Psychology = The Study of the Soul



Psychology = The Study of the Soul

By Jordan Johnson, MA, LPC(WI), LPCC(MN)

There are few areas of study that attempt to explain the nature and depth of the human soul.  The term “Psychology” comes from the Greek words ψυχη (psyche, pronounced PSEE-key), which means “soul” and λογος (logos, pronounced LOW-goes).  Lately, it seems as though modern psychology has moved away from being the study of the soul.  Today it refers to a Counseling aspect of understanding thoughts, behaviors, and feelings along with relationships with self and others.  It also refers to the Academic aspect of researching observable and measurable components of treating mental disorders.


One of the main challenges that the field of psychology has faced over the past few decades has been to gain recognition as a legitimate field under the large umbrella of Science.  Indeed, it typically is lumped into the category of a “soft science” or “social science”, rather than given as much credit as the studies of physical sciences.  With this challenge comes the focus on the physical realm and that which can be observed and measured.  The logic is that perhaps if what happens during the treatment of mental disorders can be quantified and defined, psychology can be given proper respect.  So, new methods of therapy are developed and researchers track behaviors and self-reports of symptoms before, during and after and try to quantify and prove in a concrete and measurable way that therapy has been helpful.  Success is defined in behavioral terms, focusing on measurable outcomes.  In doing so, a base of knowledge and research of what “works” in therapy, based on our observations of behavior is created.  The problem is that sometimes even though it is clear that an intervention or treatment model works, it is unclear WHY it works.


No matter how hard we try to define and quantify what changes during therapy, we are often left without much clarity on how thoughts, feelings, and beliefs have changed inside of an individual that has gone through therapy.  The closest we can get is a self-report of the client, since they are the expert on their own internal processes and experiences.  However, the field of psychology as a whole and therapists individually all want the same question answered: “Have I helped you feel better at the deepest part of who you are?”  Or more succinctly: “Have I helped your soul?”   


What is the soul?  It is a complex entity.  It’s the essence of who you are, like identity.  It is the very life-breath inside of you.  It is the deepest part of who you are emotionally and mentally.  Perhaps a better way to define the soul is to consider what the lack of a soul looks like - a dead body.  When we observe a human to no longer breathe, move, or conduct electrical impulses through the nervous system, we can tell that something fundamentally has changed.  They have gone from a living being to a dead body.  What changed?  The soul no longer animates the body.  With the soul intact, we have life, vitality, personality, movement, emotion, creativity, relationships with others, thoughts, and much more.  When the soul leaves the body, all that is left is the parts of the body assembled together to form what was once the home of the soul.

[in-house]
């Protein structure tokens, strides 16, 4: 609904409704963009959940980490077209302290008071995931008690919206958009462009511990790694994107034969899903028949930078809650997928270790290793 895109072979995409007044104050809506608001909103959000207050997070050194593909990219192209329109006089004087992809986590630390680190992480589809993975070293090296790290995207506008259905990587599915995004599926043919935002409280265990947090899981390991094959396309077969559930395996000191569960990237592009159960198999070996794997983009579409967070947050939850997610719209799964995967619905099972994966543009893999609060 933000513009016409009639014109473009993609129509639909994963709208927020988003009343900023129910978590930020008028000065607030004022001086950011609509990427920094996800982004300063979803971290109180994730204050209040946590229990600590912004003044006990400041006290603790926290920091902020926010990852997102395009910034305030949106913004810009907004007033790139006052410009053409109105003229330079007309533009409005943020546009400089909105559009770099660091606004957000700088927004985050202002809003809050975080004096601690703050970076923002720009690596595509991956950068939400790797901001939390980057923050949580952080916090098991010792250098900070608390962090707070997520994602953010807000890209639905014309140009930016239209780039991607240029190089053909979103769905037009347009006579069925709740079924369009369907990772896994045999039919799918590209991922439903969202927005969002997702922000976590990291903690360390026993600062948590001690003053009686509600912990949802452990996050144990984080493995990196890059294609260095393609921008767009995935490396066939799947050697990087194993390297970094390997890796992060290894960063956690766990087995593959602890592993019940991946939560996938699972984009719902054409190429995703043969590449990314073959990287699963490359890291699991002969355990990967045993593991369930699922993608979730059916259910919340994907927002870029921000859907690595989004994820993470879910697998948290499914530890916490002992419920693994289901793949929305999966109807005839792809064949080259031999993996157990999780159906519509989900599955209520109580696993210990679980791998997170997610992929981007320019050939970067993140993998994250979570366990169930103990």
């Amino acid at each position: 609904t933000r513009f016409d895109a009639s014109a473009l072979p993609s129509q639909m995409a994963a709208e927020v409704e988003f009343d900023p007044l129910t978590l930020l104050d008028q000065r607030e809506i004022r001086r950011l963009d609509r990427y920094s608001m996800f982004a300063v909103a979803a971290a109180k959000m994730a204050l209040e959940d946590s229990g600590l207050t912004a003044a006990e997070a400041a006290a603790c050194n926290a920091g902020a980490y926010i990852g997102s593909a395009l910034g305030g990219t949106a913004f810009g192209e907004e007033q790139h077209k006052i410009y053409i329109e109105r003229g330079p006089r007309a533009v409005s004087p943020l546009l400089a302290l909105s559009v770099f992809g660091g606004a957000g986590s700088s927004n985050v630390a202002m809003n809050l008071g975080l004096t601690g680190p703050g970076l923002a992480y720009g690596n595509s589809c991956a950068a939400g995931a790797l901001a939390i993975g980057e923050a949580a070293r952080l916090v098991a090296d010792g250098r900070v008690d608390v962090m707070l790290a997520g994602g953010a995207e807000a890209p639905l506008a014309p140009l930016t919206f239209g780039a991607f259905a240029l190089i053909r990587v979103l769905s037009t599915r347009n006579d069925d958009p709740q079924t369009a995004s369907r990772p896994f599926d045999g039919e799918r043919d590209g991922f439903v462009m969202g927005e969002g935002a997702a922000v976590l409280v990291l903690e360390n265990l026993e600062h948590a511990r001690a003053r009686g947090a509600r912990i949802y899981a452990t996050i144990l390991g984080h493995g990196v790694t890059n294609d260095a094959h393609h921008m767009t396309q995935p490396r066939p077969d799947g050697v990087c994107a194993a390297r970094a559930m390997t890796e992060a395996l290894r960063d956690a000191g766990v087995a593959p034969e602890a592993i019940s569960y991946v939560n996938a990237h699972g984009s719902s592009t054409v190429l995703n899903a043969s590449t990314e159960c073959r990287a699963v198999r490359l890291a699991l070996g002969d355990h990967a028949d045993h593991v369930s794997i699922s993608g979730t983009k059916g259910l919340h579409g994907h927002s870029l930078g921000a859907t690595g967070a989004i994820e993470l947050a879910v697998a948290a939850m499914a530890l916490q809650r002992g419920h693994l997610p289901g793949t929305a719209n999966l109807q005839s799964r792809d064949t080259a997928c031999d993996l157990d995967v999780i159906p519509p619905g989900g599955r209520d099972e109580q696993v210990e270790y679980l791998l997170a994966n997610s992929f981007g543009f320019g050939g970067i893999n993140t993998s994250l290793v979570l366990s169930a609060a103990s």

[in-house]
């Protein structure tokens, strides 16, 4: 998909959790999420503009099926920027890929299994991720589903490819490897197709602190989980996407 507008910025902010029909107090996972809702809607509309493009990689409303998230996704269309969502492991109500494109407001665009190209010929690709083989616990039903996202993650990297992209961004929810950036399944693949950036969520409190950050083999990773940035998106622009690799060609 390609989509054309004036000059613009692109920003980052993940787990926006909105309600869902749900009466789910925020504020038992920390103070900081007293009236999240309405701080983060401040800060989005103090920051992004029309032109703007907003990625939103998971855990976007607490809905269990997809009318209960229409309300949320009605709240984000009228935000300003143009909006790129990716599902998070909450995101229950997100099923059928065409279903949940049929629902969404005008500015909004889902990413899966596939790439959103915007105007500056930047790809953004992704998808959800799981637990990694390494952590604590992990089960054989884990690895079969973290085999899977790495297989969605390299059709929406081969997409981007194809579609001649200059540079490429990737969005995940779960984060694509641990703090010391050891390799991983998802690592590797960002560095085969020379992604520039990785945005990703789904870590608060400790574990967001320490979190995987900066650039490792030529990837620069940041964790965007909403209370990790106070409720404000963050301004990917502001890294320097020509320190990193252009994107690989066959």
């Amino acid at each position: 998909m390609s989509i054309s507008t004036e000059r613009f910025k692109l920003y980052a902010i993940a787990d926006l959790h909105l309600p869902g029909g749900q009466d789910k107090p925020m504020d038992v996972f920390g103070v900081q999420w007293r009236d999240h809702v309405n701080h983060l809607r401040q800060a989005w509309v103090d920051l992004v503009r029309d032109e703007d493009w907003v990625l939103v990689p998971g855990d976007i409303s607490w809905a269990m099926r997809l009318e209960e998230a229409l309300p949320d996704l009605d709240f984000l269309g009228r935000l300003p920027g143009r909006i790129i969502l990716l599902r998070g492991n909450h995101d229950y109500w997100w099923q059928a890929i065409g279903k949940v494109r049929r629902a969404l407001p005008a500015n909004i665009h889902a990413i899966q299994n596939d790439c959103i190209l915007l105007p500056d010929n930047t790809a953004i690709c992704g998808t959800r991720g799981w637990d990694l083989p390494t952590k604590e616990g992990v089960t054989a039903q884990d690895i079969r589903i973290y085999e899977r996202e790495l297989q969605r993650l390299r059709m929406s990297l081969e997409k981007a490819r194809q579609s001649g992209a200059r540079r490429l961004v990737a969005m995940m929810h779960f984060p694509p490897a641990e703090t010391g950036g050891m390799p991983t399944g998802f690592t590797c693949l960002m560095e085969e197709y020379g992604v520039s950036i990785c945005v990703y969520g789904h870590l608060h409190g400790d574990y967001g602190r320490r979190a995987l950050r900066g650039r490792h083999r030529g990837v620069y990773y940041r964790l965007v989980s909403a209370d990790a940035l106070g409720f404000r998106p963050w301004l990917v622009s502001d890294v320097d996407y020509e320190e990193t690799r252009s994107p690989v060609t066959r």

Another analogy may be to consider a computer.  When the computer is built properly and connected to a power source, it turns on and can do tasks for the user.  However, it will not operate without an operating system installed first along with specific software that provides the user with the ability to use the computer for its purpose.  The soul is like a combination of the operating system, software, and electricity flowing through the circuits, processor, motherboard, memory card, and monitor.  When you combine the parts and the “soul” of the computer, you get an amazing machine capable of nearly unlimited functioning.  However, if you uninstall the operating system and software and disconnect the computer from the power source, you are left with an assortment of computer components made up of plastics and metals assembled together but not useful.  Without a soul, we too would just be body parts with no creativity, direction, purpose, movement or life.


So why has psychology decidedly moved away from acknowledging and even embracing the immaterial, intangible nature of the soul?  


I think our general uncomfortability with associating the soul with psychology is the lack of understanding about what the soul is.  There is much more familiarity with observable behavior in the world of psychology, so to try to define and study something immaterial borders on the realm of spirituality and faith.  This is identified in the academic community as “unscientific”.  It’s regarded in the world of mental health professionals as “dangerous ethics”.  We’re reluctant to consider that there may be something that exists that is not perceivable by our 5 senses.  If there is an element of life that isn’t measurable or observable, then how would we begin to understand it?  How would we prove it exists?  And if it really does exist, then we’re up against some rather big questions about whether or not God exists and the purpose of life in the first place, including whether our souls exist apart from our bodies.